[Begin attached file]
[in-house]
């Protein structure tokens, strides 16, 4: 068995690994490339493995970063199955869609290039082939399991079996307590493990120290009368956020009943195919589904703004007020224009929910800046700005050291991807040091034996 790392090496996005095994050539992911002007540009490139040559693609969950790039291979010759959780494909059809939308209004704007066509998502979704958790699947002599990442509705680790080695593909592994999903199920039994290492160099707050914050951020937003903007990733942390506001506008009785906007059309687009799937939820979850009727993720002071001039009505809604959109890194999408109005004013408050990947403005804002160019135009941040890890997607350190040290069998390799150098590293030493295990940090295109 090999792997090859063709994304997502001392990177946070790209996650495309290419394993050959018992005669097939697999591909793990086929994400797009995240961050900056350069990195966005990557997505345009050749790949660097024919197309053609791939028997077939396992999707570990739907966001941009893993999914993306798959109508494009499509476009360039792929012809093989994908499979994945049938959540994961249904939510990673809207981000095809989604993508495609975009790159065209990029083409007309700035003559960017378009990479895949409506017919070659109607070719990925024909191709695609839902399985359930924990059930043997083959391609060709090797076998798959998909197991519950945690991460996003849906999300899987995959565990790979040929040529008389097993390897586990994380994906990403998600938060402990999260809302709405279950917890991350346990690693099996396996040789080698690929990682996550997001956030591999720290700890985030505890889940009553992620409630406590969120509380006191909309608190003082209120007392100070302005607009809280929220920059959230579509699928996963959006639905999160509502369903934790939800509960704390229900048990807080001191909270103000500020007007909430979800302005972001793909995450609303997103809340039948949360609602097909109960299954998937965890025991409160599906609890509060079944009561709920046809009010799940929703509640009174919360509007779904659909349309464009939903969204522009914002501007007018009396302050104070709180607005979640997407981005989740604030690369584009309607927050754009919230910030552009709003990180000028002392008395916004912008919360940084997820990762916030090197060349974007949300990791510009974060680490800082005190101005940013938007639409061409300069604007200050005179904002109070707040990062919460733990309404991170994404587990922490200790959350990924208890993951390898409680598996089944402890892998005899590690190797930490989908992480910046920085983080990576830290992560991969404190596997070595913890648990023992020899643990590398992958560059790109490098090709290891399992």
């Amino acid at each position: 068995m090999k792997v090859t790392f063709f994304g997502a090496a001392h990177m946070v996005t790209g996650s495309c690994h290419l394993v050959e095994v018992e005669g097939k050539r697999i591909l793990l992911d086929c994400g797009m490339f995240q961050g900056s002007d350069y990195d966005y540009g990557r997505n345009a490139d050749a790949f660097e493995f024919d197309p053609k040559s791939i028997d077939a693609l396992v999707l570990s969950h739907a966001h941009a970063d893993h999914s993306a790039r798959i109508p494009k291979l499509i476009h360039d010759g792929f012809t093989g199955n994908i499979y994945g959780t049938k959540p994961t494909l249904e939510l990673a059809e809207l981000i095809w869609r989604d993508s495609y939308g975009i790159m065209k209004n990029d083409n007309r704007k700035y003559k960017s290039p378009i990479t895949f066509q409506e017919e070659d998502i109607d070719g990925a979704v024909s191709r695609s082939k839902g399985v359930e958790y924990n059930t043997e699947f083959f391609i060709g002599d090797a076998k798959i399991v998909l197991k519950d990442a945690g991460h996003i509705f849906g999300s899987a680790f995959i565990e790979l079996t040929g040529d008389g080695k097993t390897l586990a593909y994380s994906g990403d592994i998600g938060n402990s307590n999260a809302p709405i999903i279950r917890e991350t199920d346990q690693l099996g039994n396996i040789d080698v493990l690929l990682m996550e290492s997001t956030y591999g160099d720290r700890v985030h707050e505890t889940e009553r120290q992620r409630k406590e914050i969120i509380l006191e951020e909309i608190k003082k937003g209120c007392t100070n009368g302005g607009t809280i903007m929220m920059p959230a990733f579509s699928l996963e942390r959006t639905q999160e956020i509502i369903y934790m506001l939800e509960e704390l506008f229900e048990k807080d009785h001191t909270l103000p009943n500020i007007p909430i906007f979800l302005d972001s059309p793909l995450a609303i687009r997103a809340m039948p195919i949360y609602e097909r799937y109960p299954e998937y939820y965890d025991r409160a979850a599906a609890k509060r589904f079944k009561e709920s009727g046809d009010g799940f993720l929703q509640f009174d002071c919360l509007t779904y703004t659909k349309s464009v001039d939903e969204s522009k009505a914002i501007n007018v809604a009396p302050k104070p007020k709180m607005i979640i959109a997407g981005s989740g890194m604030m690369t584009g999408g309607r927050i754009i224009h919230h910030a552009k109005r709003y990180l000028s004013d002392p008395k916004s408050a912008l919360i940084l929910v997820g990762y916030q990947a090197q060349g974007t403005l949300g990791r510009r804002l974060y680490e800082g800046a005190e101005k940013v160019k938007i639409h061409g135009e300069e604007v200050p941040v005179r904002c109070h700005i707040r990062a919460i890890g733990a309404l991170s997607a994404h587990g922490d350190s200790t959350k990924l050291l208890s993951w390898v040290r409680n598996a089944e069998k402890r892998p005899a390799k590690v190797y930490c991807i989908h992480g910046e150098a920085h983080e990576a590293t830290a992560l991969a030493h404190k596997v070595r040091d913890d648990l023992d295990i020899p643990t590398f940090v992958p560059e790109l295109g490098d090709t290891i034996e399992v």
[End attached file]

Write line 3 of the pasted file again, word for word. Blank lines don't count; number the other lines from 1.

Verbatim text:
């Amino acid at each position: 068995m090999k792997v090859t790392f063709f994304g997502a090496a001392h990177m946070v996005t790209g996650s495309c690994h290419l394993v050959e095994v018992e005669g097939k050539r697999i591909l793990l992911d086929c994400g797009m490339f995240q961050g900056s002007d350069y990195d966005y540009g990557r997505n345009a490139d050749a790949f660097e493995f024919d197309p053609k040559s791939i028997d077939a693609l396992v999707l570990s969950h739907a966001h941009a970063d893993h999914s993306a790039r798959i109508p494009k291979l499509i476009h360039d010759g792929f012809t093989g199955n994908i499979y994945g959780t049938k959540p994961t494909l249904e939510l990673a059809e809207l981000i095809w869609r989604d993508s495609y939308g975009i790159m065209k209004n990029d083409n007309r704007k700035y003559k960017s290039p378009i990479t895949f066509q409506e017919e070659d998502i109607d070719g990925a979704v024909s191709r695609s082939k839902g399985v359930e958790y924990n059930t043997e699947f083959f391609i060709g002599d090797a076998k798959i399991v998909l197991k519950d990442a945690g991460h996003i509705f849906g999300s899987a680790f995959i565990e790979l079996t040929g040529d008389g080695k097993t390897l586990a593909y994380s994906g990403d592994i998600g938060n402990s307590n999260a809302p709405i999903i279950r917890e991350t199920d346990q690693l099996g039994n396996i040789d080698v493990l690929l990682m996550e290492s997001t956030y591999g160099d720290r700890v985030h707050e505890t889940e009553r120290q992620r409630k406590e914050i969120i509380l006191e951020e909309i608190k003082k937003g209120c007392t100070n009368g302005g607009t809280i903007m929220m920059p959230a990733f579509s699928l996963e942390r959006t639905q999160e956020i509502i369903y934790m506001l939800e509960e704390l506008f229900e048990k807080d009785h001191t909270l103000p009943n500020i007007p909430i906007f979800l302005d972001s059309p793909l995450a609303i687009r997103a809340m039948p195919i949360y609602e097909r799937y109960p299954e998937y939820y965890d025991r409160a979850a599906a609890k509060r589904f079944k009561e709920s009727g046809d009010g799940f993720l929703q509640f009174d002071c919360l509007t779904y703004t659909k349309s464009v001039d939903e969204s522009k009505a914002i501007n007018v809604a009396p302050k104070p007020k709180m607005i979640i959109a997407g981005s989740g890194m604030m690369t584009g999408g309607r927050i754009i224009h919230h910030a552009k109005r709003y990180l000028s004013d002392p008395k916004s408050a912008l919360i940084l929910v997820g990762y916030q990947a090197q060349g974007t403005l949300g990791r510009r804002l974060y680490e800082g800046a005190e101005k940013v160019k938007i639409h061409g135009e300069e604007v200050p941040v005179r904002c109070h700005i707040r990062a919460i890890g733990a309404l991170s997607a994404h587990g922490d350190s200790t959350k990924l050291l208890s993951w390898v040290r409680n598996a089944e069998k402890r892998p005899a390799k590690v190797y930490c991807i989908h992480g910046e150098a920085h983080e990576a590293t830290a992560l991969a030493h404190k596997v070595r040091d913890d648990l023992d295990i020899p643990t590398f940090v992958p560059e790109l295109g490098d090709t290891i034996e399992v």